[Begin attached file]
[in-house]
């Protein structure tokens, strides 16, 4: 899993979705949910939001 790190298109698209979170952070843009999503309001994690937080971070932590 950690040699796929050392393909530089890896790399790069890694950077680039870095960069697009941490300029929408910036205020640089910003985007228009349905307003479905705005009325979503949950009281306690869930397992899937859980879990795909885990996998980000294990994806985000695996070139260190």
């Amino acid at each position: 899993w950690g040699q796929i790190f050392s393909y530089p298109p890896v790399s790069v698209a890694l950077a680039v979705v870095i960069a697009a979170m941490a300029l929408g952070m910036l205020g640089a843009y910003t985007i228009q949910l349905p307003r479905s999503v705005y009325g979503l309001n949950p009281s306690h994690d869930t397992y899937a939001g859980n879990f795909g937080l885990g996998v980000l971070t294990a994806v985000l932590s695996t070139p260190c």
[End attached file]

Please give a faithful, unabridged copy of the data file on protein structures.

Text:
[in-house]
């Protein structure tokens, strides 16, 4: 899993979705949910939001 790190298109698209979170952070843009999503309001994690937080971070932590 950690040699796929050392393909530089890896790399790069890694950077680039870095960069697009941490300029929408910036205020640089910003985007228009349905307003479905705005009325979503949950009281306690869930397992899937859980879990795909885990996998980000294990994806985000695996070139260190």
């Amino acid at each position: 899993w950690g040699q796929i790190f050392s393909y530089p298109p890896v790399s790069v698209a890694l950077a680039v979705v870095i960069a697009a979170m941490a300029l929408g952070m910036l205020g640089a843009y910003t985007i228009q949910l349905p307003r479905s999503v705005y009325g979503l309001n949950p009281s306690h994690d869930t397992y899937a939001g859980n879990f795909g937080l885990g996998v980000l971070t294990a994806v985000l932590s695996t070139p260190c």